New Yorkers often invoke a Yiddish word that defies quick translation but is widely understood throughout the nation – "chutzpah." Its classic definition, the boy who murders his parents and then throws himself on the mercy of the court because he’s an orphan, could apply to recent statements by all the leading presidential candidates.
Consider Republican front-runner Donald Trump. In an op-ed in Friday’s Wall Street Journal, Mr. Trump doubled down on his earlier denunciation of the “rigged rules” of the GOP’s nominating process by claiming that the rules have been “flagrantly abused.” Those are the same rules that have enabled him to parlay his television celebrity status into hundreds of millions of dollars’ worth of free media coverage, which, in turn, has helped make him the GOP’s most popular candidate and likely nominee. Not too shabby for a candidate who not very long ago was a registered Democrat and Hillary Clinton’s financial supporter and BFF ’til he decided to challenge her for the presidency.
Trump complains that the party’s undemocratic nominating system benefits only the interests of the "club" (says the owner of the exclusive Mar-a-Lago in Palm Beach).
Is Mr. Trump not a silver-spoon-born “insider” of the group he claims to deplore? Is he not part of the political "club” he seeks to dominate – “the consultants, the pollsters, the politicians, the pundits, and the special interests" whom the “system” has enabled to grow "rich and powerful while the American people grow poorer and more isolated?"
Does the “elite” establishment not include a flamboyant builder who exploits the nation's bankruptcy laws to prosper while leaving his investors and condo owners holding the financial bag?
Is the newly minted "conservative" really opposed to the Republican party’s tradition of giving states a say in how best to choose their candidates, or only when Colorado gives all its delegates to his rival? And why does the man who claims to favor "maximum transparency" refuse to release his tax returns, as even Hillary Clinton has done?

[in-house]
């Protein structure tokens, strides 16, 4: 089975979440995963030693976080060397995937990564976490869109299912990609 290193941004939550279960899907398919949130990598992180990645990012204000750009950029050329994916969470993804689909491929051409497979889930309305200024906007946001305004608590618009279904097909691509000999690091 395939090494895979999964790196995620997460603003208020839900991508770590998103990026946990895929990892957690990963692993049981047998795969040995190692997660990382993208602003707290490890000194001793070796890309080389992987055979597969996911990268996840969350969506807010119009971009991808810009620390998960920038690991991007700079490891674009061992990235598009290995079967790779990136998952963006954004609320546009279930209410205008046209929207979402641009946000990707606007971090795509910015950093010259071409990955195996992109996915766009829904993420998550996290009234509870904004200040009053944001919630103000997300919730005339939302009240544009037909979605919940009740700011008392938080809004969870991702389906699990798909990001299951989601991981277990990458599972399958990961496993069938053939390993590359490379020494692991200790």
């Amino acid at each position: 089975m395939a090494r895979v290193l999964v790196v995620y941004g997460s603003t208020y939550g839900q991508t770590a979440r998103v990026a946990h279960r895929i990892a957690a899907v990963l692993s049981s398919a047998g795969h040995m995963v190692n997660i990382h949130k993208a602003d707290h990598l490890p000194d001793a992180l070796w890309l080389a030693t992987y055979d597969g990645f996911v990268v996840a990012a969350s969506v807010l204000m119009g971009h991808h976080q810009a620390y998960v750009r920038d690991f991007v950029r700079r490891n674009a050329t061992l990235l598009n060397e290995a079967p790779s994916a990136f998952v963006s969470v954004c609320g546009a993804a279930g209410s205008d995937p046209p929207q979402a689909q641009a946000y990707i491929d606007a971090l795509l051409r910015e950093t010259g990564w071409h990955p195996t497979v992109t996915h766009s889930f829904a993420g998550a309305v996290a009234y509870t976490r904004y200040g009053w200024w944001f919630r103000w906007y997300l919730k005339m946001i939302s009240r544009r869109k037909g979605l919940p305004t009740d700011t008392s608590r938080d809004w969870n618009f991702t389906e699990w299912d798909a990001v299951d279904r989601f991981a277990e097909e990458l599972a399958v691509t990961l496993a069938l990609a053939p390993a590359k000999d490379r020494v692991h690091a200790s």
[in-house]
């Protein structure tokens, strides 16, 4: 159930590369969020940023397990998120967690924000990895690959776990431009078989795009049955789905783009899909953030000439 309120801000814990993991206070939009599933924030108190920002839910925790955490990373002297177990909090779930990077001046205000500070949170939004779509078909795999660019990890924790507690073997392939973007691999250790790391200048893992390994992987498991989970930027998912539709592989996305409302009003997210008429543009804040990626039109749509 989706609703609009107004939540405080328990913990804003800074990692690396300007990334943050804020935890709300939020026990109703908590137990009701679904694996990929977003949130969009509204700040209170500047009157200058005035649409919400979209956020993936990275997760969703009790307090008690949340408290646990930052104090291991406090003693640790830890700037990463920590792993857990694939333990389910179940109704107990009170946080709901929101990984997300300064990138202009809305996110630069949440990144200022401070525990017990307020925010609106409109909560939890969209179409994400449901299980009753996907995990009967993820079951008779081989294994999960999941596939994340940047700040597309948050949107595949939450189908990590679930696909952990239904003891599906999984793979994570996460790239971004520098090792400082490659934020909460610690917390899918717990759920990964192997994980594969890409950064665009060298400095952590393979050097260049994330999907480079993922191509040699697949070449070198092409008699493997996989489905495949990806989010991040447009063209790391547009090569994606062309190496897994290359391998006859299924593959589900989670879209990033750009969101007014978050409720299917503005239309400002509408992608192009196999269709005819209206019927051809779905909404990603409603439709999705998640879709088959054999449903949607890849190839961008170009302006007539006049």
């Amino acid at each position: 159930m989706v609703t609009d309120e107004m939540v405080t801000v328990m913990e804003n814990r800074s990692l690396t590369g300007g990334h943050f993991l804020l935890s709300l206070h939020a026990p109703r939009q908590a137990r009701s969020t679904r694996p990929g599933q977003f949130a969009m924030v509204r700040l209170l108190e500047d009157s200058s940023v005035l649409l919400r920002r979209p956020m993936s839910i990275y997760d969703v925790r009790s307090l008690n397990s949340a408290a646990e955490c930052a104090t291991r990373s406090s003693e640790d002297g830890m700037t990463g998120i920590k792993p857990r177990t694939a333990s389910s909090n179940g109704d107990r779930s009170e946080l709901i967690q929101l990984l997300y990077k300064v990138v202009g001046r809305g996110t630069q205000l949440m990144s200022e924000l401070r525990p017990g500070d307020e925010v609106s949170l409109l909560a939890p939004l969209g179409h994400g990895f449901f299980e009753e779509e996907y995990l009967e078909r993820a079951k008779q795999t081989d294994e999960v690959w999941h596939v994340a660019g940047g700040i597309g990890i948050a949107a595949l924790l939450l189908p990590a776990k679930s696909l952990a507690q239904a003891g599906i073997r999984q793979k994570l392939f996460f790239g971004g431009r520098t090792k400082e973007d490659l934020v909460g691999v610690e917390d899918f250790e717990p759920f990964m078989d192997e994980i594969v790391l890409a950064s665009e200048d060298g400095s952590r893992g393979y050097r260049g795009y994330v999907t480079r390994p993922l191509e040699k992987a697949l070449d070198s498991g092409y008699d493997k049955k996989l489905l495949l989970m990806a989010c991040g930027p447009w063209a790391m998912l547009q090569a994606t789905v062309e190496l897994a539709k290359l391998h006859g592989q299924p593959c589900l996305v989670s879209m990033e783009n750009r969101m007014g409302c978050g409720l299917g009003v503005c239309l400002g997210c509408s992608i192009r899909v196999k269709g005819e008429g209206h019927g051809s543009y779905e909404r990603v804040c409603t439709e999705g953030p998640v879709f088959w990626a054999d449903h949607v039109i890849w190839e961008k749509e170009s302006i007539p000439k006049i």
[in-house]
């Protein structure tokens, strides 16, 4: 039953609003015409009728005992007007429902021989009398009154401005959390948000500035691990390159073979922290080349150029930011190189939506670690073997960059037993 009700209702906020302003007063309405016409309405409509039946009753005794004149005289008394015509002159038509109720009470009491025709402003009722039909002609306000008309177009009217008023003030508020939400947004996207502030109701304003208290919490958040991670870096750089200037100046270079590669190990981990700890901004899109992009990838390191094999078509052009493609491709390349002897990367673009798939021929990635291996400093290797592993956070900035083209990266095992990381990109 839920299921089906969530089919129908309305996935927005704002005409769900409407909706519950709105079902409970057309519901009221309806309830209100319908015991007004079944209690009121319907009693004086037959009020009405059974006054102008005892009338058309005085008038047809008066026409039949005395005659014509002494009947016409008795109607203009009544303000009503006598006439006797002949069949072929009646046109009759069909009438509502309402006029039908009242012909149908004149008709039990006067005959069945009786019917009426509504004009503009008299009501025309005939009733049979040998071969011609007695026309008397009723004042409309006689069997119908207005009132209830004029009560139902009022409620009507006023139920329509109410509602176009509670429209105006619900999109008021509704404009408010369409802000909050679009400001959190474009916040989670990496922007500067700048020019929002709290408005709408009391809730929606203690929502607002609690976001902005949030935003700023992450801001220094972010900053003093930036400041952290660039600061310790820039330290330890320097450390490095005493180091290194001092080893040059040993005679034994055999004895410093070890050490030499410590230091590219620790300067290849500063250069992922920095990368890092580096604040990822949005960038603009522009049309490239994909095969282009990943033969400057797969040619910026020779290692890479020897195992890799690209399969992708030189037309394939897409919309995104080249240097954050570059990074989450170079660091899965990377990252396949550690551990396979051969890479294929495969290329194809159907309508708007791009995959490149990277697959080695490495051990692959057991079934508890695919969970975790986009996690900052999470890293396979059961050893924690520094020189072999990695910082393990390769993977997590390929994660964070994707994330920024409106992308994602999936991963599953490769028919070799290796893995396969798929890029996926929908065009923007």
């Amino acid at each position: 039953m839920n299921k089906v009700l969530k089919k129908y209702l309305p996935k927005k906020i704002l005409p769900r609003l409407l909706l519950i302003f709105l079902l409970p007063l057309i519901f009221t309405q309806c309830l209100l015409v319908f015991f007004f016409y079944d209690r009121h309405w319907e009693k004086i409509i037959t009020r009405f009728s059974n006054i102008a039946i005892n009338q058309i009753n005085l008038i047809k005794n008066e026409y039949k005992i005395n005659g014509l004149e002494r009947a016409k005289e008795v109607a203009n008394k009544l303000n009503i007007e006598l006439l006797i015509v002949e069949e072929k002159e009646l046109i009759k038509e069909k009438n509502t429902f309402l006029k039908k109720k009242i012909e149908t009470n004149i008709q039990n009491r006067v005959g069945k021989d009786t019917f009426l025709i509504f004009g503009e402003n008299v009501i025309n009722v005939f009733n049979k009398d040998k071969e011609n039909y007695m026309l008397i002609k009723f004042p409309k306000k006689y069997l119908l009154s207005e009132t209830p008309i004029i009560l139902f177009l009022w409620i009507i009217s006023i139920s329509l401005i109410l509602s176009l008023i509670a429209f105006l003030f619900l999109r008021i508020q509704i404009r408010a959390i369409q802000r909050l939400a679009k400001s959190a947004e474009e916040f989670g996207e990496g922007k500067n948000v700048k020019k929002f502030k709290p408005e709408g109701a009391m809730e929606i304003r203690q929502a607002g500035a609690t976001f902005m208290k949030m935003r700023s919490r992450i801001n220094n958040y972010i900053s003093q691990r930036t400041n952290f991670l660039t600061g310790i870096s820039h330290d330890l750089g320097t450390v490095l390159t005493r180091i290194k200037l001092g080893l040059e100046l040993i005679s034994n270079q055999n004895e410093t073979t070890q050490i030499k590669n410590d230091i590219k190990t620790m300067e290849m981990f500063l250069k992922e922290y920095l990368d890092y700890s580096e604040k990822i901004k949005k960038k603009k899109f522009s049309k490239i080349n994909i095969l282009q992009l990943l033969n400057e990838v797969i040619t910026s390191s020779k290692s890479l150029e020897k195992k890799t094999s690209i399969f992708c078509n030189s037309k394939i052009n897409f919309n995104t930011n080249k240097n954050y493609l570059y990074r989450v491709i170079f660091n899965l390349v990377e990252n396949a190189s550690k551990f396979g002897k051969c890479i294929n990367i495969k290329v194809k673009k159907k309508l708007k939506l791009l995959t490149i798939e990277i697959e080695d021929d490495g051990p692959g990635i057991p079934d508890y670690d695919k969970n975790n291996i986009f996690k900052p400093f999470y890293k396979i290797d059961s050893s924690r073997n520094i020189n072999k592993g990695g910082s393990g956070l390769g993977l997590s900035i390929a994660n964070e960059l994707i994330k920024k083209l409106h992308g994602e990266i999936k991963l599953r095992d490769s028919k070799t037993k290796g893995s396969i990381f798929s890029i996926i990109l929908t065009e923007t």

As New Yorkers say, Puh-leez.
Then there is anti-immigrant Ted (Rafael) Cruz, who was born in Canada to an American mother and a Cuban-born father. In an effort to walk away from having denigrated “New York values” – New York baby boomers and older city residents may recall this phrase as code for anti-Semitism – Mr. Cruz on Thursday night denounced the political insider cabal in Washington.
Are U.S. senators almost by definition not members of that club, however wildly unpopular? New Yorkers were not the problem, Mr. Cruz told diners at the GOP’s black-tie gala in the hotel that Mr. Trump built. The villain was Washington, where he has fought for the Constitution all his life.
Really? A politician who endorses patrolling Muslim neighborhoods in America in the name of preventing terrorism, upending America’s financial system by adopting the gold standard and abolishing the Internal Revenue Service would seem to be a man seeking to upend America’s Constitution-based system, not faithfully adhere to it. The only part of the Constitution that Mr. Cruz apparently finds unassailable is the Second Amendment banning restrictions on guns.
Republicans have no monopoly on oversized hypocrisy. Socialist Bernie Sanders wants the government to do everything from providing free health care and college tuition to breaking up big banks (leaving to more pragmatic dreamers the pesky issue of how such budget-busting programs would be implemented and financed). But he also claims that the government is overreaching if it tries to ban assault rifles, limit the amount of ammunition an individual can buy or enable individual citizens to sue gun manufacturers that have reason to know that weapons they have sold have financed a mass shooting, such as the Sandy Hook school massacre.
Asked by a reporter to defend his pro-gun views after Thursday night’s debate, Mr. Sanders said there was a difference between having a view that is popular and being able to get something done about it. Wait. Isn't that Hillary's Clinton’s campaign theme – pragmatic compromise makes government effective?
Mrs. Clinton, too, is no stranger to chutzpah. Is she not the front-runner who endorses open and transparent government but refuses to release transcripts of her Wall Street speeches? Is she not almost surely trying to hide relatively benign comments about Goldman Sachs and Wall Street that would nonetheless undermine her claim that “no big bank is too big to fail," and "no executive too big to jail."
The candidate of transparency has never explained the speeches, the fees she received or what she said to Goldman Sachs. Inevitable nominees apparently don't need to do so.
Judith Miller, a Fox News contributor, is an award-winning author, and an adjunct fellow at the Manhattan Institute. Her latest book, "The Story: A Reporter's Journey" (Simon & Schuster, April 7, 2015).